Anthony Weiner Attacks ‘Lord Governor’ Joe Lhota

Former MTA Chair Joe Lhota (Photo: Andy Kropa/Getty Images)

Former MTA Chair and Republican mayoral candidate Joe Lhota. (Photo: Andy Kropa/Getty Images)

Anthony Weiner took his first major shot at Republican Joe Lhota on Sunday, saying the former MTA chair should have worked harder to give the city more control of its state-run transit system before stepping down to run for mayor.

“For too long the MTA has been here in New York City, but we have very little control over it,” Mr. Weiner said at a Park Slope street fair, when a voter asked him what he would do to curb rising fares. “There’s no accountability now. And we have to push back and we have to try to get some control.”

Mr Weiner then pointed to Mr. Lhota, who resigned as the MTA’s boss after leading the city through Hurricane Sandy. “There’s a guy running for mayor right now who was appointed by the state to come in and kind of keep track of us all as the lord governor of MTA, when at the time we should have been saying we want control of that ourselves. And that’s what I’m gonna push for every time.”

The attack came in response to a question from hospital worker Adany Paulino, 24, who told Mr. Weiner that his commute from Harlem to Brooklyn had grown too expensive after several rounds of unpopular fare hikes.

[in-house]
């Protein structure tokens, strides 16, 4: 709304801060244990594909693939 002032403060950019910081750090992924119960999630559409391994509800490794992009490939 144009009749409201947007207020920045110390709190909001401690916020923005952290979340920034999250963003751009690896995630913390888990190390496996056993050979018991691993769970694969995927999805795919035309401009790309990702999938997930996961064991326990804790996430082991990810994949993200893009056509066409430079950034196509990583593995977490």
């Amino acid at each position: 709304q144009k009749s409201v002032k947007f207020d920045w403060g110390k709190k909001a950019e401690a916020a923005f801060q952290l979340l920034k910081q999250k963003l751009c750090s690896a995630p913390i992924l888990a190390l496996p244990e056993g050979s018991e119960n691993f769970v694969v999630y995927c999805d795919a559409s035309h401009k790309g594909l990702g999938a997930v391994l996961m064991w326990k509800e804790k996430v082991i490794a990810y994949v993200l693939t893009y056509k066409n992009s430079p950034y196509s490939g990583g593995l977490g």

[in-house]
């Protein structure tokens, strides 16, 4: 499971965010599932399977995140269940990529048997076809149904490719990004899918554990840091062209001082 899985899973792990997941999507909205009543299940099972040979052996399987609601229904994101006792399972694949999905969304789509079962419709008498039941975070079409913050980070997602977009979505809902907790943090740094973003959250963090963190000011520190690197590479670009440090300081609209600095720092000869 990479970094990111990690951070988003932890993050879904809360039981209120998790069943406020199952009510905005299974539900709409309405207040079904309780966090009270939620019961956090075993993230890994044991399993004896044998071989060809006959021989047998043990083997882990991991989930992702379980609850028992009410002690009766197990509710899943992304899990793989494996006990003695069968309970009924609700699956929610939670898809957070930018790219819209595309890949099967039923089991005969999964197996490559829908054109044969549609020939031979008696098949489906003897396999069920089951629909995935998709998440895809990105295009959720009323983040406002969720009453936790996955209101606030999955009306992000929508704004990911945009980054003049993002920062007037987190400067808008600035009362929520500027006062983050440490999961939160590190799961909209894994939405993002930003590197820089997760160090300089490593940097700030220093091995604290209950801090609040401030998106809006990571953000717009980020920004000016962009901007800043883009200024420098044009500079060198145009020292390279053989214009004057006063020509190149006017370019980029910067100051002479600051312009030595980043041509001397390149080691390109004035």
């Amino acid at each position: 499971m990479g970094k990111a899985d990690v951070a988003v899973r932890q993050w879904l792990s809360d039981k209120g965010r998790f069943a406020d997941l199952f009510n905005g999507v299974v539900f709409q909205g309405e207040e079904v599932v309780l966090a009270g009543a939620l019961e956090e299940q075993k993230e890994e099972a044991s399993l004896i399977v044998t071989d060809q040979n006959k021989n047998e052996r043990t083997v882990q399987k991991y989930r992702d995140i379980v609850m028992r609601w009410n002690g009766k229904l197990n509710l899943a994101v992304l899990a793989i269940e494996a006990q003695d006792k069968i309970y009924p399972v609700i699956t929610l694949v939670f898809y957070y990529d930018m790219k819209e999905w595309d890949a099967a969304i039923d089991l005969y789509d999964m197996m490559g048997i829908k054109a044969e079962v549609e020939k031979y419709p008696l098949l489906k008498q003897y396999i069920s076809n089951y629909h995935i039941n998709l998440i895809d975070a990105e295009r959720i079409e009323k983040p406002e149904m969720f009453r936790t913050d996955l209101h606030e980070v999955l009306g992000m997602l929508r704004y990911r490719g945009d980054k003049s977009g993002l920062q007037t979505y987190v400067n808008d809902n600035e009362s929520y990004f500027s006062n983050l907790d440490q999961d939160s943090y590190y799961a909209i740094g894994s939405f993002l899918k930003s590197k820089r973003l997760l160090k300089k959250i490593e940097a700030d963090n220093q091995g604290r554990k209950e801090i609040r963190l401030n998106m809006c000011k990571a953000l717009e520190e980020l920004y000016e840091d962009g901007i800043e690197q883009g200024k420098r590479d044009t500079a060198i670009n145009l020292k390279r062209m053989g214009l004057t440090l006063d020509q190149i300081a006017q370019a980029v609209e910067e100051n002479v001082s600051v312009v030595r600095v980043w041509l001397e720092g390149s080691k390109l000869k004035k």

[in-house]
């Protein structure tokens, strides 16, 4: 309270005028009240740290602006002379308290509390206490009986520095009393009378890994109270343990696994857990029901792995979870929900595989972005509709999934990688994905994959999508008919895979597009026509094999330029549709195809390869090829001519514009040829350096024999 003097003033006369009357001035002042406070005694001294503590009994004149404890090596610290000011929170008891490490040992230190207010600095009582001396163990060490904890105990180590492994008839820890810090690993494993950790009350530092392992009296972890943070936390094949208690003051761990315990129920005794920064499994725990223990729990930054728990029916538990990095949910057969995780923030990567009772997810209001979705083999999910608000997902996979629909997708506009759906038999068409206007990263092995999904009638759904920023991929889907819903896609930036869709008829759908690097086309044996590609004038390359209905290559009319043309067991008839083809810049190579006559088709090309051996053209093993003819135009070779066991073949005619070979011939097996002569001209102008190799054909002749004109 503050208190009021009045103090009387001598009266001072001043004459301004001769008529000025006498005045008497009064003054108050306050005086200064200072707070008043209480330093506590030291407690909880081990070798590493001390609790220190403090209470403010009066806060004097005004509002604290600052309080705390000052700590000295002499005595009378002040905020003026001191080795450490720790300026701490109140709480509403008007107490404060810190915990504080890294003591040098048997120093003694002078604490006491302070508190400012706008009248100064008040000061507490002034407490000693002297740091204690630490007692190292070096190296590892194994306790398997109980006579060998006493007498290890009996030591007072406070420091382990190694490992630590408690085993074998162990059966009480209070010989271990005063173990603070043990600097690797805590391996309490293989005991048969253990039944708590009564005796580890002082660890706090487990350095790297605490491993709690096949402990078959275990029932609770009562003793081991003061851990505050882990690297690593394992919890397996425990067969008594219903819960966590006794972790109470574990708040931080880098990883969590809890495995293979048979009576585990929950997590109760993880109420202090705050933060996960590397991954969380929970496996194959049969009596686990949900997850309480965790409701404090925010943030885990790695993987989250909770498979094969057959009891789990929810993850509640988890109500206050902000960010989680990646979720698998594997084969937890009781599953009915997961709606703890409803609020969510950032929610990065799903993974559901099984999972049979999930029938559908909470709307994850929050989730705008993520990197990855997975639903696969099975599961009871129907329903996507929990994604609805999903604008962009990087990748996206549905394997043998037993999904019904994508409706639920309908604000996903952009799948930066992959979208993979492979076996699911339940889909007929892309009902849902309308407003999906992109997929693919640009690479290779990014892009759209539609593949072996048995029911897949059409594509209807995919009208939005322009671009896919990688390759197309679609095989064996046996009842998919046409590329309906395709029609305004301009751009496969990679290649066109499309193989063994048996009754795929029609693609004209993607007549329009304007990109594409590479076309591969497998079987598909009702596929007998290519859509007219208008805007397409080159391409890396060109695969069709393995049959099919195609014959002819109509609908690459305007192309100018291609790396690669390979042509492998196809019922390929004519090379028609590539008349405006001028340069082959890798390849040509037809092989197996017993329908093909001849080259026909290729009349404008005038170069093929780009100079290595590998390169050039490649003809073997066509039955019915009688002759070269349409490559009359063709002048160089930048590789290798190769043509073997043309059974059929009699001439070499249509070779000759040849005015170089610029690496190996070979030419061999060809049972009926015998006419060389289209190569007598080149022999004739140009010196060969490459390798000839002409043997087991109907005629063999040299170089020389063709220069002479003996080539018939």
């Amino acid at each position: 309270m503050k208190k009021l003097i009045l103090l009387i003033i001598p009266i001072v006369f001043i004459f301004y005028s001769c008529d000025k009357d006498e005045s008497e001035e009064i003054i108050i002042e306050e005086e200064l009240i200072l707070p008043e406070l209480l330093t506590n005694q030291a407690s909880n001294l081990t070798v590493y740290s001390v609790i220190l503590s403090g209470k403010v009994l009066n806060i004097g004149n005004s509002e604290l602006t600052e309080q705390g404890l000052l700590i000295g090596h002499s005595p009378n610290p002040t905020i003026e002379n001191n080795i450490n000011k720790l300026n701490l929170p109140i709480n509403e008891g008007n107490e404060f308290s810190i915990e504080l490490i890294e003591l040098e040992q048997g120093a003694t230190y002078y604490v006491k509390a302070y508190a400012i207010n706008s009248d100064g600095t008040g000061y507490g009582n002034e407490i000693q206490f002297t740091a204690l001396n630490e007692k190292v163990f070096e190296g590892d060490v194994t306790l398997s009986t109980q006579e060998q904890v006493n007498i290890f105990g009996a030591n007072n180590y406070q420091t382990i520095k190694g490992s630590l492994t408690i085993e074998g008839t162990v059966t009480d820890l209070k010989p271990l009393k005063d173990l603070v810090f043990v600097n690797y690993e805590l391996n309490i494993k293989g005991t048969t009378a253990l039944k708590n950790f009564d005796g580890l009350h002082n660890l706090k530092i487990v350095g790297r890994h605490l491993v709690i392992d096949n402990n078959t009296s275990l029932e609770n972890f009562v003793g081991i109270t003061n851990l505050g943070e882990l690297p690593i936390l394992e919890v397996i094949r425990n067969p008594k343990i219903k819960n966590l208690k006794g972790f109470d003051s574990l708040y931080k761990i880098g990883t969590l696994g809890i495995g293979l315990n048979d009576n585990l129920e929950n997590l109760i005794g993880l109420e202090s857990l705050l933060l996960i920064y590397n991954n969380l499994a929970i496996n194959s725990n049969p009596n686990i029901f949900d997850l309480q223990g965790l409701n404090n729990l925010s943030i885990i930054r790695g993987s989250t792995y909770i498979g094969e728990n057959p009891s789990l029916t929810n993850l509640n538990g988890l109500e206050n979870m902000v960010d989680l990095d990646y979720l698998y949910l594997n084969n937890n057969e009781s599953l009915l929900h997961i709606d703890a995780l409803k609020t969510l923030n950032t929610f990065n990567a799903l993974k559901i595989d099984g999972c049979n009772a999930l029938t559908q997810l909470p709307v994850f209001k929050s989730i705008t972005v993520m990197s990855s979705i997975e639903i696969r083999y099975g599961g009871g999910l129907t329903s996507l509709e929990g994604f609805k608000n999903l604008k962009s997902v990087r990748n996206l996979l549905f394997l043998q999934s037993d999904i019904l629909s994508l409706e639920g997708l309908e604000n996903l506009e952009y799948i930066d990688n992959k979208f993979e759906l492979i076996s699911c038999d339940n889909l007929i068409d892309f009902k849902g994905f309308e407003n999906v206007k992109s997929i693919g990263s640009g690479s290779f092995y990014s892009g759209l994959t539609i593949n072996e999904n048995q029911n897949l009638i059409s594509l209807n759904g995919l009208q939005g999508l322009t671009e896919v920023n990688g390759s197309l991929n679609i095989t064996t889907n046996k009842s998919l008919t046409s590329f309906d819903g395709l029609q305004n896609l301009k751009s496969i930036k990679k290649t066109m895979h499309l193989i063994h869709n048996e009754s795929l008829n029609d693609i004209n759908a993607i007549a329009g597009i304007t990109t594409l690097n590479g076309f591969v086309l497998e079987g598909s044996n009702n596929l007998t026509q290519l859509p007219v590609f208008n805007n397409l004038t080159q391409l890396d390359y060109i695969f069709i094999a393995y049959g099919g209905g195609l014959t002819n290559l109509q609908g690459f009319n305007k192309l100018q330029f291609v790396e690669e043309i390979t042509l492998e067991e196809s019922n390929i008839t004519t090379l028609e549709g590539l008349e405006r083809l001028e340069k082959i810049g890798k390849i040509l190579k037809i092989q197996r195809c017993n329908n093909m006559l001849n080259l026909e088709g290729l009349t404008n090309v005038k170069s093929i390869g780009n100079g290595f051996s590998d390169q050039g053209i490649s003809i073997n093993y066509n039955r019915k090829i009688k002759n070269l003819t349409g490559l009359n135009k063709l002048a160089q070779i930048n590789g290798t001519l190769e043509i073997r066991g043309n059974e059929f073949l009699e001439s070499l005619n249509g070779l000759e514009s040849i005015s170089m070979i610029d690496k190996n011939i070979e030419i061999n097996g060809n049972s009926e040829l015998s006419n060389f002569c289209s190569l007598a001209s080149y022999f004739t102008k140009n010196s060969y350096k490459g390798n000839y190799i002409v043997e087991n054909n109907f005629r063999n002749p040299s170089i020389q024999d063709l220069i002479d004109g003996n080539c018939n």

Mr. Weiner later told Politicker that Mr. Lhota, a long-time friend, “was, I guess, doing his job as an appointee of the state,” but argued it was hypocritical for him to now be calling for more city control.

“You can’t be the MTA head for five minutes without realizing that New York City doesn’t have the control that it should have. And that should be–if you’re really doing your job–you know, you’re working for the governor, and you’re not working for the city.” But, he said, “You know you can’t now, after you leave the job, say, ‘Boy, I wish the city had more control over the MTA.’ That’s kind of like, you know, ‘Stop me before I kill again,’ that kind of thing.”

Mr. Lhota’s spokeswoman Jessica Proud, declined to respond on the criticism.

“I’m going to pass on responding to him,” she said.

Mr. Weiner and Mr. Lhota have known each other for years, with Mr. Lhota recently telling the Post, “Anthony’s been a friend for a long time.” Still, the two recently spatted over conflicting recollections of a conversation that took place before either jumped into the race, in which Mr. Weiner claimed the Republican candidate urged him to run for comptroller over breakfast and Mr. Lhota’s camp said it was Mr. Weiner who had suggested the run over lunch.